When finishing an attic in a hot-humid climate, I recommend using an open-cell foam, which allows moisture flow. This will let some humidity move from outside to inside the house, but the mechanical system should dry it before it has a chance to condense on any cold surfaces.
In the Southwest
Moisture isn’t a big issue in hot-dry climates, so you can use either type of foam.
Prepping the Attic
Assuming that the roof is in good shape, there’s still a lot of prep to be done before spraying the insulation.
In areas that get a lot of rain you should make sure that the roof is in good shape before foaming starts. If you spray foam into a marginal roof system and the roof starts to leak soon afterward, you will be blamed for the leak—even though the insulation had nothing to do with it. If the roof shingles look like they’re close to failure, you should suggest that they be replaced.
You will also need to do some sealing and blocking inside the attic. This may include plugging large gaps with a solid backing to spray the foam against. One example is the space between the top wall plate and the roof deck on a home with a vented soffit. These and other such penetrations can be sealed with a number of different backing materials, ranging from oriented strand board to fiberglass insulation to solid lumber; the foam is then sprayed over the backing.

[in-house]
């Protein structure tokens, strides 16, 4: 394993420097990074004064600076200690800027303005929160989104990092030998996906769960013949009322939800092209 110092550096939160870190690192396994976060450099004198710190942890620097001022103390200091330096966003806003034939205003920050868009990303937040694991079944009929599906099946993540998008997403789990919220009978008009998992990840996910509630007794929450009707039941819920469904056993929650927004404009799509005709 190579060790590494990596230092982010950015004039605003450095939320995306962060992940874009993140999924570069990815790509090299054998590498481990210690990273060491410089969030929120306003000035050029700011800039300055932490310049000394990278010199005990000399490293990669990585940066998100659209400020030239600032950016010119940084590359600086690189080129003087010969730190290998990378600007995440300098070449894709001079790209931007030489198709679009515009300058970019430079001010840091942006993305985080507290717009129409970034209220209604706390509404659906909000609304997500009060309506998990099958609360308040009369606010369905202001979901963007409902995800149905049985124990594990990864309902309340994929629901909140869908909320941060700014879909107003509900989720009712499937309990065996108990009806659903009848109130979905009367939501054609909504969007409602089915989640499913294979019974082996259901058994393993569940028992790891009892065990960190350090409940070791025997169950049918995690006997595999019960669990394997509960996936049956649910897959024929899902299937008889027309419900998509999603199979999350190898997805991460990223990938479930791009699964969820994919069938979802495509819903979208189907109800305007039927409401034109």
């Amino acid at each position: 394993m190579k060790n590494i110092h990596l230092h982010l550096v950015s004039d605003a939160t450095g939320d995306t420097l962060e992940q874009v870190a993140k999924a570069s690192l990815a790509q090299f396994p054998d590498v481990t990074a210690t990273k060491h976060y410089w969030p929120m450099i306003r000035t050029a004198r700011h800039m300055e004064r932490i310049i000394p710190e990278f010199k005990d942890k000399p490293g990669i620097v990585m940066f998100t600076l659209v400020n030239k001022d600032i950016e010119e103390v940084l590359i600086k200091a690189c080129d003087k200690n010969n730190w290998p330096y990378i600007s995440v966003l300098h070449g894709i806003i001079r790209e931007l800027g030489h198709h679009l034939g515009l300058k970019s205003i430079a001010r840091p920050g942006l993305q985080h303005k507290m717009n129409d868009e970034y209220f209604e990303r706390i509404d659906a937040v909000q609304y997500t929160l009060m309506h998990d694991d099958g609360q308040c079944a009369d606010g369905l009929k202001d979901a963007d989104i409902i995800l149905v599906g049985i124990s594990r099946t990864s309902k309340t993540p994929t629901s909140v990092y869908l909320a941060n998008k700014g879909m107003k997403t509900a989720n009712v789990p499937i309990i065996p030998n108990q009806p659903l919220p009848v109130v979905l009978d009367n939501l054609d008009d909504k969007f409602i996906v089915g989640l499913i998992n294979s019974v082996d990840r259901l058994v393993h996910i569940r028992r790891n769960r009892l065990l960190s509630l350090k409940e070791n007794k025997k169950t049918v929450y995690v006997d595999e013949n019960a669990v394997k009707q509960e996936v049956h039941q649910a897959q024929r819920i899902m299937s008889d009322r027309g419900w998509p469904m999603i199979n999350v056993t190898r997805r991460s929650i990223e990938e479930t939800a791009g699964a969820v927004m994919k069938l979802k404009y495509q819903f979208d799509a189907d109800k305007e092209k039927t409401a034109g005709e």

Old kraft-faced (vapor retarder) batts will have to be removed. This helps to ensure the attic and living space below will easily transfer moisture from one zone to the other. The better coupled the two spaces, the less likely it is that moisture will become a problem.
If it’s a one-story home with an attic that covers the house and the garage, you will have to build an insulated partition to separate the attic into a conditioned space over the house and an unconditioned space over the garage. Depending on the house and the budget, this can be expensive enough to be a deal killer, so you need to carefully think through the time and expense needed to make that partition.
Code requirements also come into play during the prep stage. For instance, you can’t spray foam into the gap around a chimney or combustion exhaust flue; these need to be sealed with code-approved materials like rock wool and fire-rated caulk. New insulation may also need to be covered with a fire-rated material, but only if it’s on a vertical surface. In other words, you don’t have to cover the underside of the rafters, but you do need to cover the knee walls. It doesn’t necessarily make sense, but that’s the way it is.
Sealing the Ducts